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Sports gambling triumph for the tribe

Patrons watching various sporting events at the casino bar. [Photo by Amit Lahav]

The Seminole Tribe of Florida scored a legal win Sept. 11 when a federal appeals court turned down a request for a rehearing in a case that gave the tribe control over sports betting throughout the state.

Pari-mutuels Magic City Casino in Miami-Dade County and Bonita Springs Poker Room in Southwest Florida had challenged the multibillion-dollar sports-betting plan, asking for an “en banc,” or full court, hearing. But the U.S. Court of Appeals for the D.C. Circuit rejected the request without a detailed explanation.

A three-judge panel of the court in June reversed a November 2021 decision by a federal judge who halted the agreement. U.S. District Judge Dabney Friedrich ruled that the plan ran afoul of the federal Indian Gaming Regulatory Act, which regulates gambling on tribal lands, because the deal would allow gambling off property owned by the Seminoles.

The 30-year gambling deal, signed by Gov. Ron DeSantis and Seminole Tribe of Florida Chairman Marcellus Osceola in 2021, included a hub-and-spoke sports-betting plan to allow gamblers anywhere in the state to bet online.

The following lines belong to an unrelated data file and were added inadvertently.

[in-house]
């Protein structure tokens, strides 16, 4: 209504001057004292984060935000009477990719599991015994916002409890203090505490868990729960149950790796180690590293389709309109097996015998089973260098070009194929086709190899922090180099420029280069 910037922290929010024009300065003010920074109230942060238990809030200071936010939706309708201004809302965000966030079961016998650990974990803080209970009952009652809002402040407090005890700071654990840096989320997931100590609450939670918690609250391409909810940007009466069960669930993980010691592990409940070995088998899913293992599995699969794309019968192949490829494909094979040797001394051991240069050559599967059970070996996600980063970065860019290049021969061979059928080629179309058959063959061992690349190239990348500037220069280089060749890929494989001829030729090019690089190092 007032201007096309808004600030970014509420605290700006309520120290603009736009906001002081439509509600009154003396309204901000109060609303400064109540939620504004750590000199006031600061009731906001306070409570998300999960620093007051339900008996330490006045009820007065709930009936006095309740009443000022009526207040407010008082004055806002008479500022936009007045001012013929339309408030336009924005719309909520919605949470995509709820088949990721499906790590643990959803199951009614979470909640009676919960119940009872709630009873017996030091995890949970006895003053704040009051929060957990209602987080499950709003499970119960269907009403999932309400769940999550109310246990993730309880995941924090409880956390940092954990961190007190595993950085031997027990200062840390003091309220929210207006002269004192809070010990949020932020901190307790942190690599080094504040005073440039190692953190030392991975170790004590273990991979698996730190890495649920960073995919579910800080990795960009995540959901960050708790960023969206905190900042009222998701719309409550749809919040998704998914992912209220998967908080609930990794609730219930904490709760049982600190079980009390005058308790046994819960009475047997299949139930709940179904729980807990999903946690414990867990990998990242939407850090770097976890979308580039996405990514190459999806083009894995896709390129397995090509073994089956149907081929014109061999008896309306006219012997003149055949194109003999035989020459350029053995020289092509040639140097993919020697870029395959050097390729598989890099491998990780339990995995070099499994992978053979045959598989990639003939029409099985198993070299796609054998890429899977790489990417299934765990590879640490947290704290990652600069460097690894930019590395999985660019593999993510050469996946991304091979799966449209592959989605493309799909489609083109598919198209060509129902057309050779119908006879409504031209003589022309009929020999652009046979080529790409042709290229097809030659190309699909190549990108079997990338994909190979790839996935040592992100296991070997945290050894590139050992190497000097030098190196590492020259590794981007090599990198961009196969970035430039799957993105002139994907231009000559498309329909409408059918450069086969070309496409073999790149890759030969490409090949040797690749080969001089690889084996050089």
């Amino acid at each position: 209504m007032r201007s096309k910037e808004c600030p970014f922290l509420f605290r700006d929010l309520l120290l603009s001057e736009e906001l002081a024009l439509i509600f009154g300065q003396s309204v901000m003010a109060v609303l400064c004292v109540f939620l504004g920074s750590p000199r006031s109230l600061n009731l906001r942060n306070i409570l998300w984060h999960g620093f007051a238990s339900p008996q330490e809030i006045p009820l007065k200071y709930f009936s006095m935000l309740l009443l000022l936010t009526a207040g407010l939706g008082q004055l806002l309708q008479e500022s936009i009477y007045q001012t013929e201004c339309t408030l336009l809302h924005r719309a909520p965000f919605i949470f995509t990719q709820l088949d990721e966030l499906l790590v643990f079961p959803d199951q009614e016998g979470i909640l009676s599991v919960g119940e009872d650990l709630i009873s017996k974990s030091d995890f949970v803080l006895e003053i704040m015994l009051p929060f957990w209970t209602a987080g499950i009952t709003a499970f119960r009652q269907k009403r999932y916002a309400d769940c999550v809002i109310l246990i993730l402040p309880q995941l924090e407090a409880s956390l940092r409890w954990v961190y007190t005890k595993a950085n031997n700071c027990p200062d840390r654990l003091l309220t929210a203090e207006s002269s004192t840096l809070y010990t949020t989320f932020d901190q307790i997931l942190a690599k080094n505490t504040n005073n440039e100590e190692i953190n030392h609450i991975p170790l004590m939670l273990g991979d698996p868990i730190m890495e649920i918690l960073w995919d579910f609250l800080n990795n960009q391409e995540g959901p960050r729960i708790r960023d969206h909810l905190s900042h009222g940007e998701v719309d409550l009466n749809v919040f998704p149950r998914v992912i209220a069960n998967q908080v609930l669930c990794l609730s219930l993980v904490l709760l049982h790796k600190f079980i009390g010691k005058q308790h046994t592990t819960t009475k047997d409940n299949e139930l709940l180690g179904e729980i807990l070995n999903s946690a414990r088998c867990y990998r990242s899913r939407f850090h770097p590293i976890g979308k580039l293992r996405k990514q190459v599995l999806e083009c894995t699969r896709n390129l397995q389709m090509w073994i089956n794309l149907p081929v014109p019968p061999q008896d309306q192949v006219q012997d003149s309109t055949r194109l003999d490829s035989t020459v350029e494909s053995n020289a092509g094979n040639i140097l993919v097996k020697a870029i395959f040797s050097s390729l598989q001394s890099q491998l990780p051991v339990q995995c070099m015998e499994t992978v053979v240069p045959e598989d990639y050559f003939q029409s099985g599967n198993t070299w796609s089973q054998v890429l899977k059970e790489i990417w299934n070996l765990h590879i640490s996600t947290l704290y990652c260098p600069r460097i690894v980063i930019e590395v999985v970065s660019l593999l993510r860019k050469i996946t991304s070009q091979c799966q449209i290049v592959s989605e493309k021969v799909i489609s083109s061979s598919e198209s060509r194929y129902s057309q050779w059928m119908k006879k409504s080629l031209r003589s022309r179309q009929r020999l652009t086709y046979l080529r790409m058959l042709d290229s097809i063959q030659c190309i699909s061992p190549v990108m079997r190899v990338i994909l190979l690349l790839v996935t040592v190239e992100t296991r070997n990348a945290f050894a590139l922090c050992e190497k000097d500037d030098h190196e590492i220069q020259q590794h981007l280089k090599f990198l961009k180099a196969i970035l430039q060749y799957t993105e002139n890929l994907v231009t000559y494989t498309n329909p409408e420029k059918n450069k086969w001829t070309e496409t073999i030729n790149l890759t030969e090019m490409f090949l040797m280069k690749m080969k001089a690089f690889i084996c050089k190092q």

The three-judge panel of the appeals court, however, ruled unanimously that the district judge in Washington erred when she found that the compact violates the federal law because it authorizes gambling “both on and off” Indian lands.

The new ruling’s impact on sports betting in Florida was not immediately clear. Gary Bitner, a spokesman for the Seminoles, said the tribe was “pleased” with the appeals court’s decision not to grant the en banc hearing. But the Seminoles did not comment on whether they plan to start accepting bets again on a mobile app that was put on hold amid the legal wrangling.

The pari-mutuels “are weighing all options, including a possible petition seeking the Supreme Court’s review,” Hamish Hume, a lawyer with the Boies Schiller Flexner firm who represents them, said in a statement.

Daniel Wallach, a lawyer who specializes in gambling law, told The News Service of Florida that the ruling in the Florida case “is in conflict with at least eight federal appeals court decisions from other circuits declaring that” the Indian Gaming Regulatory Act “has no application to off-reservation tribal gaming activities.”

Wallach added that the U.S. Supreme Court eventually will need to resolve the issue.


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